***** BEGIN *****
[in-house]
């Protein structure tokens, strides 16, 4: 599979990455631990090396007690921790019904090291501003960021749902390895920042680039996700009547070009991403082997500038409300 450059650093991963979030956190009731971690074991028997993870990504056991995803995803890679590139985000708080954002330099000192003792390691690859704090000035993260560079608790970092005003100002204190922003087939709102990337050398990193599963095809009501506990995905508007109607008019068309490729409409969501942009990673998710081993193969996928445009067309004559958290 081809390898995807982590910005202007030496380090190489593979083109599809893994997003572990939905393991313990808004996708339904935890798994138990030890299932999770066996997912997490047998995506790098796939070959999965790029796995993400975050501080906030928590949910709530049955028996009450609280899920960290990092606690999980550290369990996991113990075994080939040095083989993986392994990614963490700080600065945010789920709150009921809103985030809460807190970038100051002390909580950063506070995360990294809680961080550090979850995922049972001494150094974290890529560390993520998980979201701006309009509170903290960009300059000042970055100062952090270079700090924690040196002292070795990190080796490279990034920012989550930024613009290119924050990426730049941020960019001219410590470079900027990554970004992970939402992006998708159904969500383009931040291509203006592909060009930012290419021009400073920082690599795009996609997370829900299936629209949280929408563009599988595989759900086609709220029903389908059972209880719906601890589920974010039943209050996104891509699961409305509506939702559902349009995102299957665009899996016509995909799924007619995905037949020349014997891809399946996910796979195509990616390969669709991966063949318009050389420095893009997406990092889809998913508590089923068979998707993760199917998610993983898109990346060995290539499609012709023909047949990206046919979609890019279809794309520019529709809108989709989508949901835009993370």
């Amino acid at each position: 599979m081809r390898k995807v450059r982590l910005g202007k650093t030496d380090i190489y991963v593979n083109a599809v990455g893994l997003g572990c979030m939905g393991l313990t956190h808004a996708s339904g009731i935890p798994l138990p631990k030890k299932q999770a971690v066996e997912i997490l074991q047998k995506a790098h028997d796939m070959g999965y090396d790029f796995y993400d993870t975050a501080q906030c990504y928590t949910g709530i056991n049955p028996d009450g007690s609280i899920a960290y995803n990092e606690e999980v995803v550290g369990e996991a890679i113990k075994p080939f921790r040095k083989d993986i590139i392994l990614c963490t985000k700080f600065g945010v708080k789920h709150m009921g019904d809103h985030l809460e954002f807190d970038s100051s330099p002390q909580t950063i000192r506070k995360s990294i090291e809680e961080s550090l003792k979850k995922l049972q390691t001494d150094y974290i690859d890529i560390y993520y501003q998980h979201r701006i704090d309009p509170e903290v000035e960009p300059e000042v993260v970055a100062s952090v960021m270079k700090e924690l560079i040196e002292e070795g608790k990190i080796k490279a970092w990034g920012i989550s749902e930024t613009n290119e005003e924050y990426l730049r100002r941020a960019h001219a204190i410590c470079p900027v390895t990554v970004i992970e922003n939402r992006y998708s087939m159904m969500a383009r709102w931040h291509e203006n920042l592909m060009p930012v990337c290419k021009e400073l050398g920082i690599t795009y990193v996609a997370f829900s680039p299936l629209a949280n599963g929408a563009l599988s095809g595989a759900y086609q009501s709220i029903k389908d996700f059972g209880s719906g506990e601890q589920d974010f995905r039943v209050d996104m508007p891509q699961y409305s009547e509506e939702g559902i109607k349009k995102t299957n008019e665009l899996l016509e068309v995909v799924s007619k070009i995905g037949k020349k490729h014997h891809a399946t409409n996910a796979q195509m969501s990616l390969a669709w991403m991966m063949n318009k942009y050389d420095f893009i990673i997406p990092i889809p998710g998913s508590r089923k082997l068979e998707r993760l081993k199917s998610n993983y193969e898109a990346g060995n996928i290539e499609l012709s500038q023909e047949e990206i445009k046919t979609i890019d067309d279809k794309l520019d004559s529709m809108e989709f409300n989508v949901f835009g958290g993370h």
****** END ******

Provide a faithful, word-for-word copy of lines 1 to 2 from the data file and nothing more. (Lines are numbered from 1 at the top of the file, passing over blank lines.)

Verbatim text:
[in-house]
């Protein structure tokens, strides 16, 4: 599979990455631990090396007690921790019904090291501003960021749902390895920042680039996700009547070009991403082997500038409300 450059650093991963979030956190009731971690074991028997993870990504056991995803995803890679590139985000708080954002330099000192003792390691690859704090000035993260560079608790970092005003100002204190922003087939709102990337050398990193599963095809009501506990995905508007109607008019068309490729409409969501942009990673998710081993193969996928445009067309004559958290 081809390898995807982590910005202007030496380090190489593979083109599809893994997003572990939905393991313990808004996708339904935890798994138990030890299932999770066996997912997490047998995506790098796939070959999965790029796995993400975050501080906030928590949910709530049955028996009450609280899920960290990092606690999980550290369990996991113990075994080939040095083989993986392994990614963490700080600065945010789920709150009921809103985030809460807190970038100051002390909580950063506070995360990294809680961080550090979850995922049972001494150094974290890529560390993520998980979201701006309009509170903290960009300059000042970055100062952090270079700090924690040196002292070795990190080796490279990034920012989550930024613009290119924050990426730049941020960019001219410590470079900027990554970004992970939402992006998708159904969500383009931040291509203006592909060009930012290419021009400073920082690599795009996609997370829900299936629209949280929408563009599988595989759900086609709220029903389908059972209880719906601890589920974010039943209050996104891509699961409305509506939702559902349009995102299957665009899996016509995909799924007619995905037949020349014997891809399946996910796979195509990616390969669709991966063949318009050389420095893009997406990092889809998913508590089923068979998707993760199917998610993983898109990346060995290539499609012709023909047949990206046919979609890019279809794309520019529709809108989709989508949901835009993370």